09 February 2009

Free The Postcode - Yes, *You* There

One of the most successful open projects is OpenStreetMap, which seeks to bypass the Ordnance Survey's stranglehold on geodata in the UK. It does this by enlisting the people - you and me - to recreate the maps that the OS guards, Fafnir-like, in its lair.

The success and simplicity of that approach suggests that it could be usefully applied in other circumstances where valuable public data is being kept proprietary by those hypnotised by the glint of gold. So I was delighted to learn about Free the Postcode:

The postcode database - which turns a postcode to a latitude/longitude and back - is not free in the UK. In fact, it's very expensive. The Post Office owns it and sells it to various companies that make use of it for things like insurance or parcel tracking. There are however many people who'd like to use it for non-profit purposes. Say you want to lay out events like free concerts / gigs on a map and you only have the postcode... you have to buy the database.

Instead, wouldn't it be nice if it was free like zipcodes are in the US? To do this, you have to have a number of people collaborating with GPS units who note positions and postcodes. Hence this site to collect that data.

The great thing about this project is that it is unstoppable: even if you wanted to, you couldn't prevent the majority of people from entering their drip of information, which means that the steady swelling of the cumulative ocean of data is equally ineluctable. This is what makes collaborative open projects so resilient: there is no one choke point that those who might object to its activites can attack.

So, basically, Mr Post Office, you're stuffed. (Via TechCrunch UK.)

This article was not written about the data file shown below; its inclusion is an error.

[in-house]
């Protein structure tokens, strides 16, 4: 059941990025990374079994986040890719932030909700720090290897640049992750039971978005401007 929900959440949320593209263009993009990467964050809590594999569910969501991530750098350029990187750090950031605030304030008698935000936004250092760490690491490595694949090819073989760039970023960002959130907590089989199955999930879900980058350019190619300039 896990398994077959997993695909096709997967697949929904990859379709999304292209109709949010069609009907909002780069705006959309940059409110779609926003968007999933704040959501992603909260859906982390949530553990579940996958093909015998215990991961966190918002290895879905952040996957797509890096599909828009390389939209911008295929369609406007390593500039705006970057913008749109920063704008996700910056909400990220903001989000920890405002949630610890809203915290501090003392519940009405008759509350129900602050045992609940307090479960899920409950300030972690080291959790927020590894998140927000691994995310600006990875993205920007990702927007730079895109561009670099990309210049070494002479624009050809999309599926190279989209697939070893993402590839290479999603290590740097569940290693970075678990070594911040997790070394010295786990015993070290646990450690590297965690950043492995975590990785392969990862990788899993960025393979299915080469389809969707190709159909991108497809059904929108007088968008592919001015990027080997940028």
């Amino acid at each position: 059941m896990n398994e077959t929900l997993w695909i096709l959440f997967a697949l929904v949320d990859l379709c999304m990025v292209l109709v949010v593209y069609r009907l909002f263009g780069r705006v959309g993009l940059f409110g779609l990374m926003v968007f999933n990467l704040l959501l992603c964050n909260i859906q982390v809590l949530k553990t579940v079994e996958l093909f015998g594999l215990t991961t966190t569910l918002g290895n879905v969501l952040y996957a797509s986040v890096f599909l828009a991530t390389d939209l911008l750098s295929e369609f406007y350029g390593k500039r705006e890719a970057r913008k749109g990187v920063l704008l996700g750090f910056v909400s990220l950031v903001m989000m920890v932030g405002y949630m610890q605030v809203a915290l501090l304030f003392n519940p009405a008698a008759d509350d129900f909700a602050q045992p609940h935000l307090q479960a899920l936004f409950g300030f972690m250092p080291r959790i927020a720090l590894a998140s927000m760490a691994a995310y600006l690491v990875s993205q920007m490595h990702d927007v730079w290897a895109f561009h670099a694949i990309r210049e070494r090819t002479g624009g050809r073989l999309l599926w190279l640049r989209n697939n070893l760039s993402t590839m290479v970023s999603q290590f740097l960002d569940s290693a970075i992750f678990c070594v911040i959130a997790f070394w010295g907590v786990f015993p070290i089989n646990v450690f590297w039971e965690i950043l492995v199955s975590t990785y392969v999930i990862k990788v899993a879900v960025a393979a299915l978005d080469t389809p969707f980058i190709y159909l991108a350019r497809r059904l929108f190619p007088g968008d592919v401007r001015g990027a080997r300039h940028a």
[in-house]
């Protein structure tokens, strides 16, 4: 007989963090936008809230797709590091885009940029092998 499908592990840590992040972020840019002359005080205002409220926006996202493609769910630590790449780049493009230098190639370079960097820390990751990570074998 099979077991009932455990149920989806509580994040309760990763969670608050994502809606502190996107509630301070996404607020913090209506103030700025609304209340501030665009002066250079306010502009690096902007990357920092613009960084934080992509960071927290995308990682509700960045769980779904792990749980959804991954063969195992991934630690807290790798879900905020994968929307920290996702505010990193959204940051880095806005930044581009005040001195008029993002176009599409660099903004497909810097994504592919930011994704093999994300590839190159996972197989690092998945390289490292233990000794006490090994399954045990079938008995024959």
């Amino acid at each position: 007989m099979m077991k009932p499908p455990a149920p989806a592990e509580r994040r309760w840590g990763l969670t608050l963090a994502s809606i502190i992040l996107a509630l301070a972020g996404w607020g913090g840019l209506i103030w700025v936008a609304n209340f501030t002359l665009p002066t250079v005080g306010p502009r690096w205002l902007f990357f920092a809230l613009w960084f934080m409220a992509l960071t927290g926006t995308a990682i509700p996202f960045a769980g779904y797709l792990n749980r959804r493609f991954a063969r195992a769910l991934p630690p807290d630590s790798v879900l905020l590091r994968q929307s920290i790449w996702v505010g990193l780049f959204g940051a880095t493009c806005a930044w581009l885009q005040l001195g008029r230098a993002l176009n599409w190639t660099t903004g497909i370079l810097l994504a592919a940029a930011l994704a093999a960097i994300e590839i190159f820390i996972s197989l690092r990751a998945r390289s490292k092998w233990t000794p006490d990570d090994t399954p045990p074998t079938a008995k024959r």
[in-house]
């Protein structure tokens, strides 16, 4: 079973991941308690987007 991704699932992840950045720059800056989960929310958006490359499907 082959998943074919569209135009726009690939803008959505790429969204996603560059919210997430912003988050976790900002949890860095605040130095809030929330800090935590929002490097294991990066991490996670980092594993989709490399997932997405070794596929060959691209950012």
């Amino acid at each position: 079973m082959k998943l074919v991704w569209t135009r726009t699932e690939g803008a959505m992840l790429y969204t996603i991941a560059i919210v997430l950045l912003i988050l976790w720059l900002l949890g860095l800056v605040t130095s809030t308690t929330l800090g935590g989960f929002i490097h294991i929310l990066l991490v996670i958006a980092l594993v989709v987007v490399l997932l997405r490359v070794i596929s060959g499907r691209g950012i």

Anonymous said...

IMO. this is a very worthy project, and I wish more people would join in.

I first read about it a couple of years back on the "Free our Data" site, and immediately ordered a Garmin Geko and started filling in missing postcodes in my area. I've slacked off recently, and haven't uploaded any new postcode coordinates for well over a year now. Your post is a reminder that I should continue my efforts.

It's unfortunate, but the project doesn't seem to be getting many new contributors. The stats page indicates that there are still less than six thousand codes in the database, whereas there are around 1.7 million active codes. There's some way to go yet!

That said, the task is not as futile as the stats may seem to indicate, for the reasons stated on the project's stats page

Hopefully your post will encourage others to spread the word and get involved themselves, and will serve as a 'poke' to contributors who have slacked off, like me. Besides, it's fun taking one's GPS on trips, asking a local resident for the local postcode, recording the coordinates, and later uploading it to the database. Of course, these days it's behaviour that will probably get you arrested and your Garmin probed and then exploded by some caterpillar-tracked, remotely controlled robot. Sheeesh...

Glyn Moody said...

I think lack of publicity is a big part of the problem - I hope my 'umble blog might help.